WALTER JAY SKINNER. In 1986, when I was a reporter for the Daily Times Chronicle of Woburn, I covered all but one week of a 78-day trial in US District Court over the question of whether two corporations were responsible for contaminating a Woburn neighborhood's drinking water, causing numerous cases of childhood leukemia, some fatal. Even then, what had happened in Woburn was a matter of some national renown; but the story became far better known because of Jonathan Harr's excellent book, A Civil Action, and, later, a mediocre movie by the same name.
Presiding over the trial was Judge Walter Jay Skinner, who died on Sunday. As this obituary in the Boston Globe by Tom Long points out, Skinner was caricatured in the movie as a heartless bastard in the thrall of corporate interests. Skinner's reported reaction to that unfair characterization: "It goes with the territory."
In fact, Skinner did occasionally - perhaps more than occasionally - light into the family's lawyers, principally Jan Schlichtmann, though another member of the team, Harvard Law School professor Charles Nesson, was not immune from Skinner's lash, either. The problem was that though the families had both a heartbreaking story and compelling evidence, Schlichtmann was seriously outlawyered by W.R. Grace and Beatrice Foods, the two defendants accused of being responsible for the contamination.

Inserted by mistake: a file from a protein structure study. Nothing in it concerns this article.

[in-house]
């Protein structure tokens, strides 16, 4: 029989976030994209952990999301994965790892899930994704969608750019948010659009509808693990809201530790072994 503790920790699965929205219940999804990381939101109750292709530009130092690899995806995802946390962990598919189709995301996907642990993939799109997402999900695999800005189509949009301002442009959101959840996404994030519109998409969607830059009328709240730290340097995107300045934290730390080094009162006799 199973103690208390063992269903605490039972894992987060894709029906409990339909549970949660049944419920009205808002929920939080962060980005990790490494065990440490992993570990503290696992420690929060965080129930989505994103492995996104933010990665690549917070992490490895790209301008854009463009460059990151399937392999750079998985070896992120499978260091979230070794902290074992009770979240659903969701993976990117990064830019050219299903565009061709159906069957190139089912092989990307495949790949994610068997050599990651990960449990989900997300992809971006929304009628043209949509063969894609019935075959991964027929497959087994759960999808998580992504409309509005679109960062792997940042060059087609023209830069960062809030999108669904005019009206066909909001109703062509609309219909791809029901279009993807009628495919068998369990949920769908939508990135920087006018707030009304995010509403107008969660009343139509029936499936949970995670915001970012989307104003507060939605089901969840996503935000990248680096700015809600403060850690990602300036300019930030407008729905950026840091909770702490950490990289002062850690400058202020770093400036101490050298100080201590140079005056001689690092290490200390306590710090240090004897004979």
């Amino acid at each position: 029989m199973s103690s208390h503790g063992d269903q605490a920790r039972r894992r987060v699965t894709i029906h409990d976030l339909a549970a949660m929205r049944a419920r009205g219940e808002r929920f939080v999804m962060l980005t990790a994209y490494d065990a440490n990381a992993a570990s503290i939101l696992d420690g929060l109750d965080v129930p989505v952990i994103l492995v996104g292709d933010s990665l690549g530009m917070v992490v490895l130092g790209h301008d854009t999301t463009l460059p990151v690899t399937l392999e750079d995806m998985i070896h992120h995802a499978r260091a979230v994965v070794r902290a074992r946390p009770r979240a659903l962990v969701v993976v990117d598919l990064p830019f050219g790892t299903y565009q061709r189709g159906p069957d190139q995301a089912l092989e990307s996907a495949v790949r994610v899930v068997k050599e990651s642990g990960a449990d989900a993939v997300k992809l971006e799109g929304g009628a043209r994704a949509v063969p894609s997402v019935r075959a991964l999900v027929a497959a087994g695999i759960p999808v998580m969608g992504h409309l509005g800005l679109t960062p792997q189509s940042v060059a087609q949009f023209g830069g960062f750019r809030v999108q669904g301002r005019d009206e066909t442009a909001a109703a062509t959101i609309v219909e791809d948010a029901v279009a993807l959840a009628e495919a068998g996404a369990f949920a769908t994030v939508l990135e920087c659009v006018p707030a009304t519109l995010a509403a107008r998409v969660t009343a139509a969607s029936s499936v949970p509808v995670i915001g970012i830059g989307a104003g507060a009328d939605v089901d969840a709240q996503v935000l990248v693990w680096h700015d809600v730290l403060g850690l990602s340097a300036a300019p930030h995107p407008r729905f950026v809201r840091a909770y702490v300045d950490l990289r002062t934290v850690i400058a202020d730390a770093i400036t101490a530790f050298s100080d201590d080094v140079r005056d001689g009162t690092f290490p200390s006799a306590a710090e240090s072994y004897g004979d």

Skinner was a reserved and dignified man of great integrity - a Yankee Republican who made his name by going up against the Democratic-fueled corruption of his era, and who went on to enjoy a distinguished judicial career. He'll be missed.
Small world, Dan. Charlie Ryan, the reporter who first investigated and made the initial reports leading to the Woburn case (and whom I seem to recall got a Pulitzer nomination for the series of stories about it) also edited a small science fiction quarterly--that I used to help edit (meaning I read submissions) for him back in the early 90s.
John - Smaller by the second! Yes, Charlie did break the early stories about the Woburn leukemia cluster. He put the most important ones online here:
No Pulitzer nomination, unfortunately, although he deserved it. A few years ago, when the movie came out, I wrote a long overview for the Phoenix in which, among other things, I sat down and talked with Charlie. Kind of weird interviewing my old editor, but what he said made it worthwhile. Go here:
And by the way ... the name of Charlie's magazine was Aboriginal SF, and I helped him get it off the ground in the 1980s, reading manuscripts and proofreading. So how do you like that!
Charlie is now at the Willimantic Chronicle in Connecticut. Here's a piece he wrote on getting hooked on tobacco while in the Peace Corps:
What are the odds that another person like him, (i.e. Republican) will make it onto the court? Too much "scorched earth" to walk across......
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